New Zealand startup Banqer, which has created a school-based system to help teach kids financial literacy, has announced a partnership with Kiwibank that will see the system rolled out to 1,000 new classrooms across the country and co-development of new learning modules.
Currently being used by 7,300 students in over 120 schools across New Zealand, Banqer has developed an online banking system that works with what goes on in the classroom. Students set up a bank account and can do things such as transfer money, track spending, and pay tax, with learning modules helping them understand what each thing means and why it’s important.
The partnership will see Banqer and Kiwibank work together on new modules and expand its reach, with Kiwibank general manager of marketing Nicky Ashton saying the startup’s aim of increasing financial literacy in Kiwis is “inspiring.”
“We’re delighted and proud to be partnering with a Kiwi startup that not only shares our common purpose of encouraging and building the financial wellbeing of New Zealanders, but one that does so with innovation, authenticity, and passion,” Ashton said.
Kendall Flutey, founder of Banqer, said the relationship with KiwiBank grew organically, with the seeds sown in the early days when she was introduced to banker Peter Fletcher-Dobson after coming out of a Startup Weekend.
“He was genuinely just interested in what we were doing and keen to help us get Banqer off the ground in anyway he could. It was informal, but really beneficial support for us in those early days when we only had a very modest MVP. You did have to see the potential in what we were doing, more than judge us on where we were right then,” Flutey said.
“It soon became very apparent that the financial well-being of New Zealanders was something that Kiwibank genuinely wanted to support. There was no agenda, no smoke and mirrors, they just wanted to be involved if they could be of any use – no strings attached. They were flexible and creative in the ways they could support us and really importantly they moved fast. As a startup pace is crucial, and often larger organisations struggle to work within those parameters, but Kiwibank are pretty nimble.”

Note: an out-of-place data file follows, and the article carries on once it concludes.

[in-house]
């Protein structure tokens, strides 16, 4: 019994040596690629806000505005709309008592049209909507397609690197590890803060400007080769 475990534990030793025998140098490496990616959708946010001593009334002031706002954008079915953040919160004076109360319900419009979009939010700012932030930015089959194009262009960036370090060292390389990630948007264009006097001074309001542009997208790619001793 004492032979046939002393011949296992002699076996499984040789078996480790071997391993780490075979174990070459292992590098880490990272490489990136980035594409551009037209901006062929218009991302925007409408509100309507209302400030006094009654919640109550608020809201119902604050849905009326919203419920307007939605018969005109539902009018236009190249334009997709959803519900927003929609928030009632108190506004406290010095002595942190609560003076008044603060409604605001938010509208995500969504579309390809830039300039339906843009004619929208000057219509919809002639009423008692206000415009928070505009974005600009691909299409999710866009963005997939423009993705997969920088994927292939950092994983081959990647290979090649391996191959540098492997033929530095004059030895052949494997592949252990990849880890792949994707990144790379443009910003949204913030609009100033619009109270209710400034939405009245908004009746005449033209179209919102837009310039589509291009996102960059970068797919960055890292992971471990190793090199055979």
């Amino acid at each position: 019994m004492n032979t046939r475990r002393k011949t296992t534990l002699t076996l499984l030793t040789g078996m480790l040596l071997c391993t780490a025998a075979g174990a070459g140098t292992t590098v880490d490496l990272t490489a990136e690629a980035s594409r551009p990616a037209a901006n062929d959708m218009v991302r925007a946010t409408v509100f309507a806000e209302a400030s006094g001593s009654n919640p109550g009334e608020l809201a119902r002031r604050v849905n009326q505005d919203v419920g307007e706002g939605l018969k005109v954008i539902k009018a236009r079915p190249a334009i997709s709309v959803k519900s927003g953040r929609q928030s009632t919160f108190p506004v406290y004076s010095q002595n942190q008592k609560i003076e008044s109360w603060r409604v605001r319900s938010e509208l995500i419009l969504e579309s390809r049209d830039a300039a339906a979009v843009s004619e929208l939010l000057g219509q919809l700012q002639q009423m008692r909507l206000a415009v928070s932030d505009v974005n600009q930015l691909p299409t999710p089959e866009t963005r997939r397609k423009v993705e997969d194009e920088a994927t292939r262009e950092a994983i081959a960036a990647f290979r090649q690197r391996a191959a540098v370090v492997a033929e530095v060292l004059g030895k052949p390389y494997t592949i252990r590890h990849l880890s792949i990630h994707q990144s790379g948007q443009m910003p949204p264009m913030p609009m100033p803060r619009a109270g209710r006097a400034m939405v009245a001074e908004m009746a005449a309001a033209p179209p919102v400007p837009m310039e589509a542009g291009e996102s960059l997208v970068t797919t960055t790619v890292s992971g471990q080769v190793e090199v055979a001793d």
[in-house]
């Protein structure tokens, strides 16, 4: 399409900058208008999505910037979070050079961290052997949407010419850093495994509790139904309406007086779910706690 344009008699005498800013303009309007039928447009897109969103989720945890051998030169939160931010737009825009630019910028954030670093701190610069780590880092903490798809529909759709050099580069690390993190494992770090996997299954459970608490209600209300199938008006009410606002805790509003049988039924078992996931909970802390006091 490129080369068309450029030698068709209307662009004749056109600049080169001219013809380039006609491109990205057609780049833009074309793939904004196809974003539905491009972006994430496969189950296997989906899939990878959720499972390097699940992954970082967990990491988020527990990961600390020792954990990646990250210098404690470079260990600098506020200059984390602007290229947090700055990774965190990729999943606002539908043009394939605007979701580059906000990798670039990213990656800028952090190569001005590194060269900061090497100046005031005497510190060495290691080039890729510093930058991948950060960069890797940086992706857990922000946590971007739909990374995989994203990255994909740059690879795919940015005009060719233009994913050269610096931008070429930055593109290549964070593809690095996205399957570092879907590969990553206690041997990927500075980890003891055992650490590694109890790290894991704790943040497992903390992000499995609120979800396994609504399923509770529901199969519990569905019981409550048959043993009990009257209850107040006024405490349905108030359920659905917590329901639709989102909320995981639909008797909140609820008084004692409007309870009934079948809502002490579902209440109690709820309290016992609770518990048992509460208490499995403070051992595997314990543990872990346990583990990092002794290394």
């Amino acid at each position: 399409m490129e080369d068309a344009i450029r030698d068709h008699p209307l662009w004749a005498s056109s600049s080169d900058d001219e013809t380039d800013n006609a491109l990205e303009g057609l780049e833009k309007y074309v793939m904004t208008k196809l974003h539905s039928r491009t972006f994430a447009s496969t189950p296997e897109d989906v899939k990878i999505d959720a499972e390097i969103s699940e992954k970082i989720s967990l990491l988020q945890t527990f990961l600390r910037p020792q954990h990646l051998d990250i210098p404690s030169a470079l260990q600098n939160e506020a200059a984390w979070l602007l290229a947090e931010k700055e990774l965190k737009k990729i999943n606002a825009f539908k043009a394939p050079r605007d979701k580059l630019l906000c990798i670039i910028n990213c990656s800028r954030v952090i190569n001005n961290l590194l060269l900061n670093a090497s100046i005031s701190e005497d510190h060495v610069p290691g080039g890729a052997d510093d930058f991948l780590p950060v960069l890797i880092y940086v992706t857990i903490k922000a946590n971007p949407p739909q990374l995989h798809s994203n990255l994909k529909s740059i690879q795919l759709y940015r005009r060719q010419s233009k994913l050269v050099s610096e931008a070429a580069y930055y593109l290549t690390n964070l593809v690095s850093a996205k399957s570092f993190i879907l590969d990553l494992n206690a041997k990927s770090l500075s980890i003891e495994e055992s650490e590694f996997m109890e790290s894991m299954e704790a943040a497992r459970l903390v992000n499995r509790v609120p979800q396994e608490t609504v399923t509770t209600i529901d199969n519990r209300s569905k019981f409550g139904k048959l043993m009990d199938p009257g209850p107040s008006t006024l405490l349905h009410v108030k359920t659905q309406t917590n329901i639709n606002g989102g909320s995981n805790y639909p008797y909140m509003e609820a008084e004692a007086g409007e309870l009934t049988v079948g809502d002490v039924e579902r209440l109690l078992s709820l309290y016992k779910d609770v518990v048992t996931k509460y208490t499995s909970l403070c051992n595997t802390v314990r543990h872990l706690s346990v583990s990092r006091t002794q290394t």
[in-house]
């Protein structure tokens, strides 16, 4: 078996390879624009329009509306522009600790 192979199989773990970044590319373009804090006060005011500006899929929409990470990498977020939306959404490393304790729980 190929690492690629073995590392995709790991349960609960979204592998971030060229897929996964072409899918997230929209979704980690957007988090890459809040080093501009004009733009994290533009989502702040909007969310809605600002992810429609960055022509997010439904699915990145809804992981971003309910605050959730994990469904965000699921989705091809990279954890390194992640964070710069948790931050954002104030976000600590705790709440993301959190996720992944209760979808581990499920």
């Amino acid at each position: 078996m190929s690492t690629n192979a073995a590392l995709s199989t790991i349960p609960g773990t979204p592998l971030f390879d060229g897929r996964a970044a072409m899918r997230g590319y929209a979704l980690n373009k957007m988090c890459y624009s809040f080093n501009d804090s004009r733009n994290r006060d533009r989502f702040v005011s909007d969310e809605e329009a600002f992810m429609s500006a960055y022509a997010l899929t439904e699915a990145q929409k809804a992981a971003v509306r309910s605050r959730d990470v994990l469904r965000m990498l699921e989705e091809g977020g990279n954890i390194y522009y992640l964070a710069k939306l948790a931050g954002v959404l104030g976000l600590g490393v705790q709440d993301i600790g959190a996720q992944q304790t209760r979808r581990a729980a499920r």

Flutey said the way the relationship has developed into a partnership shows that both parties are extremely confident with its future potential.
“There are no what if’s because we’re not going into this together blindly, we have a real compatibility which is hard to replicate,” she said.
With Banqer having worked with other big corporates in the past to ensure the accuracy of its learning modules, such as KPMG on its tax module, Flutey said Kiwibank’s technical support on the new modules will help ensure not only accuracy but the relevance of what the system is teaching the next generation.
“This step is probably the most vital when we introduce a new learning module, so it’s great to know that this is something they want to help with as they’re more than qualified,” Flutey said.
Banqer is now picking up international users as word spreads, however with this partnership the focus for the time being is on expanding across New Zealand. Flutey said that the startup will be adapting its curriculum for other international markets in time, and is open to new partnerships that will help facilitate and fast-track its launch into other countries.
Image: Kendall Flutey.